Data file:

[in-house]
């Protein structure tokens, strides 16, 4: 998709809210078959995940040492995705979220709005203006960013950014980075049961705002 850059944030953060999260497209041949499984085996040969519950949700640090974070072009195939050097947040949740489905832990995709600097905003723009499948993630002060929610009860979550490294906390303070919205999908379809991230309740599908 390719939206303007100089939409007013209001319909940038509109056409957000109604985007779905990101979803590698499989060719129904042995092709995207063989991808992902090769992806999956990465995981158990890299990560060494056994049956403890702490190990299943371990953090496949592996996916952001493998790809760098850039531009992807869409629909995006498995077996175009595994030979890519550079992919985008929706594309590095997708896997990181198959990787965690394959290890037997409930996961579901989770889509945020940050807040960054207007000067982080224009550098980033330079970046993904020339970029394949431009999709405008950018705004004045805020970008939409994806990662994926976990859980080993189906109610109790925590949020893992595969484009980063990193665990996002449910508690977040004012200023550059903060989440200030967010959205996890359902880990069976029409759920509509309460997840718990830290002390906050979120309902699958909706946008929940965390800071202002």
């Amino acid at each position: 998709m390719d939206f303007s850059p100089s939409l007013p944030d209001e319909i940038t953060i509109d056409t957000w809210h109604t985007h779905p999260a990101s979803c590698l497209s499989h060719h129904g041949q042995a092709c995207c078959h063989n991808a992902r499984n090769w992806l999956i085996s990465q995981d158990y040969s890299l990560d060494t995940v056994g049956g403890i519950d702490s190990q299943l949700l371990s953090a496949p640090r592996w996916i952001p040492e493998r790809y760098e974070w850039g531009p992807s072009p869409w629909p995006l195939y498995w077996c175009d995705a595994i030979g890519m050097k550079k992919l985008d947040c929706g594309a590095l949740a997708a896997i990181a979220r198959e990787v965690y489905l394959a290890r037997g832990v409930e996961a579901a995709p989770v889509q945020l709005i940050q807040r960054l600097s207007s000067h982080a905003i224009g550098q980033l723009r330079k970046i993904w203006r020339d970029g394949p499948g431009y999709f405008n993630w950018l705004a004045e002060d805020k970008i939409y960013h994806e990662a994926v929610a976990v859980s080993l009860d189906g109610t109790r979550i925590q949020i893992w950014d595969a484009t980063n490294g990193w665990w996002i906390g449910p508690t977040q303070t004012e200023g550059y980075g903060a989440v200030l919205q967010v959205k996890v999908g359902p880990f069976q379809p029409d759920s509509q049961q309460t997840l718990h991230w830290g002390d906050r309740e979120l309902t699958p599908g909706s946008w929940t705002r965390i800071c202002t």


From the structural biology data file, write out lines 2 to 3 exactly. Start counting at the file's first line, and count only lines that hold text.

């Protein structure tokens, strides 16, 4: 998709809210078959995940040492995705979220709005203006960013950014980075049961705002 850059944030953060999260497209041949499984085996040969519950949700640090974070072009195939050097947040949740489905832990995709600097905003723009499948993630002060929610009860979550490294906390303070919205999908379809991230309740599908 390719939206303007100089939409007013209001319909940038509109056409957000109604985007779905990101979803590698499989060719129904042995092709995207063989991808992902090769992806999956990465995981158990890299990560060494056994049956403890702490190990299943371990953090496949592996996916952001493998790809760098850039531009992807869409629909995006498995077996175009595994030979890519550079992919985008929706594309590095997708896997990181198959990787965690394959290890037997409930996961579901989770889509945020940050807040960054207007000067982080224009550098980033330079970046993904020339970029394949431009999709405008950018705004004045805020970008939409994806990662994926976990859980080993189906109610109790925590949020893992595969484009980063990193665990996002449910508690977040004012200023550059903060989440200030967010959205996890359902880990069976029409759920509509309460997840718990830290002390906050979120309902699958909706946008929940965390800071202002």
């Amino acid at each position: 998709m390719d939206f303007s850059p100089s939409l007013p944030d209001e319909i940038t953060i509109d056409t957000w809210h109604t985007h779905p999260a990101s979803c590698l497209s499989h060719h129904g041949q042995a092709c995207c078959h063989n991808a992902r499984n090769w992806l999956i085996s990465q995981d158990y040969s890299l990560d060494t995940v056994g049956g403890i519950d702490s190990q299943l949700l371990s953090a496949p640090r592996w996916i952001p040492e493998r790809y760098e974070w850039g531009p992807s072009p869409w629909p995006l195939y498995w077996c175009d995705a595994i030979g890519m050097k550079k992919l985008d947040c929706g594309a590095l949740a997708a896997i990181a979220r198959e990787v965690y489905l394959a290890r037997g832990v409930e996961a579901a995709p989770v889509q945020l709005i940050q807040r960054l600097s207007s000067h982080a905003i224009g550098q980033l723009r330079k970046i993904w203006r020339d970029g394949p499948g431009y999709f405008n993630w950018l705004a004045e002060d805020k970008i939409y960013h994806e990662a994926v929610a976990v859980s080993l009860d189906g109610t109790r979550i925590q949020i893992w950014d595969a484009t980063n490294g990193w665990w996002i906390g449910p508690t977040q303070t004012e200023g550059y980075g903060a989440v200030l919205q967010v959205k996890v999908g359902p880990f069976q379809p029409d759920s509509q049961q309460t997840l718990h991230w830290g002390d906050r309740e979120l309902t699958p599908g909706s946008w929940t705002r965390i800071c202002t």